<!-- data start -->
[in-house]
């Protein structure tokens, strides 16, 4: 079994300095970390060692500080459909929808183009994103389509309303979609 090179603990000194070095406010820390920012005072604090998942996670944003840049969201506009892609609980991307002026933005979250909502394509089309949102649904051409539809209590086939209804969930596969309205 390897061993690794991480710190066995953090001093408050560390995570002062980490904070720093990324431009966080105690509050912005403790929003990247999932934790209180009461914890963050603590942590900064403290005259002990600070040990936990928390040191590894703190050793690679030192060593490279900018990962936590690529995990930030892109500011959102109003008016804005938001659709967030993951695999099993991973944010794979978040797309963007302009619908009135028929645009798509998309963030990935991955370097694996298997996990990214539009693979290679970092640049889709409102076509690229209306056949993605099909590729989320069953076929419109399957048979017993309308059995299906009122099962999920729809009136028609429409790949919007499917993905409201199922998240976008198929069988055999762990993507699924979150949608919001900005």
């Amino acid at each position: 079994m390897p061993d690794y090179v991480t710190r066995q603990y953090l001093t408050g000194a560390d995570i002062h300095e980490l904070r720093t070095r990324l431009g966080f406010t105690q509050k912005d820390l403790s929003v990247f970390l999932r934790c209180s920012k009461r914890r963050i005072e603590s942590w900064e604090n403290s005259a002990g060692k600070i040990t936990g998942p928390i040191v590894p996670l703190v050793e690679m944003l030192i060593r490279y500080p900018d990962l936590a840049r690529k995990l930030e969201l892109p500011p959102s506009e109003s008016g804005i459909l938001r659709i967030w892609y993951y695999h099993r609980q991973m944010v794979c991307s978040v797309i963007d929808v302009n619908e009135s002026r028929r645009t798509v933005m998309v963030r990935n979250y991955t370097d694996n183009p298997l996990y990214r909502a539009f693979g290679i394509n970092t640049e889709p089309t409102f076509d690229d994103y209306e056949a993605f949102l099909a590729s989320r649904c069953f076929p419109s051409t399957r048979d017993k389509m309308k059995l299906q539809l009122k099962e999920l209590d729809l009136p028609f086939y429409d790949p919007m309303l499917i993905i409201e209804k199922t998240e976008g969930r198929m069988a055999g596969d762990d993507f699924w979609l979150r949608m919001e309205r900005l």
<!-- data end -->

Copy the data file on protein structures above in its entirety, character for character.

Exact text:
[in-house]
């Protein structure tokens, strides 16, 4: 079994300095970390060692500080459909929808183009994103389509309303979609 090179603990000194070095406010820390920012005072604090998942996670944003840049969201506009892609609980991307002026933005979250909502394509089309949102649904051409539809209590086939209804969930596969309205 390897061993690794991480710190066995953090001093408050560390995570002062980490904070720093990324431009966080105690509050912005403790929003990247999932934790209180009461914890963050603590942590900064403290005259002990600070040990936990928390040191590894703190050793690679030192060593490279900018990962936590690529995990930030892109500011959102109003008016804005938001659709967030993951695999099993991973944010794979978040797309963007302009619908009135028929645009798509998309963030990935991955370097694996298997996990990214539009693979290679970092640049889709409102076509690229209306056949993605099909590729989320069953076929419109399957048979017993309308059995299906009122099962999920729809009136028609429409790949919007499917993905409201199922998240976008198929069988055999762990993507699924979150949608919001900005």
């Amino acid at each position: 079994m390897p061993d690794y090179v991480t710190r066995q603990y953090l001093t408050g000194a560390d995570i002062h300095e980490l904070r720093t070095r990324l431009g966080f406010t105690q509050k912005d820390l403790s929003v990247f970390l999932r934790c209180s920012k009461r914890r963050i005072e603590s942590w900064e604090n403290s005259a002990g060692k600070i040990t936990g998942p928390i040191v590894p996670l703190v050793e690679m944003l030192i060593r490279y500080p900018d990962l936590a840049r690529k995990l930030e969201l892109p500011p959102s506009e109003s008016g804005i459909l938001r659709i967030w892609y993951y695999h099993r609980q991973m944010v794979c991307s978040v797309i963007d929808v302009n619908e009135s002026r028929r645009t798509v933005m998309v963030r990935n979250y991955t370097d694996n183009p298997l996990y990214r909502a539009f693979g290679i394509n970092t640049e889709p089309t409102f076509d690229d994103y209306e056949a993605f949102l099909a590729s989320r649904c069953f076929p419109s051409t399957r048979d017993k389509m309308k059995l299906q539809l009122k099962e999920l209590d729809l009136p028609f086939y429409d790949p919007m309303l499917i993905i409201e209804k199922t998240e976008g969930r198929m069988a055999g596969d762990d993507f699924w979609l979150r949608m919001e309205r900005l």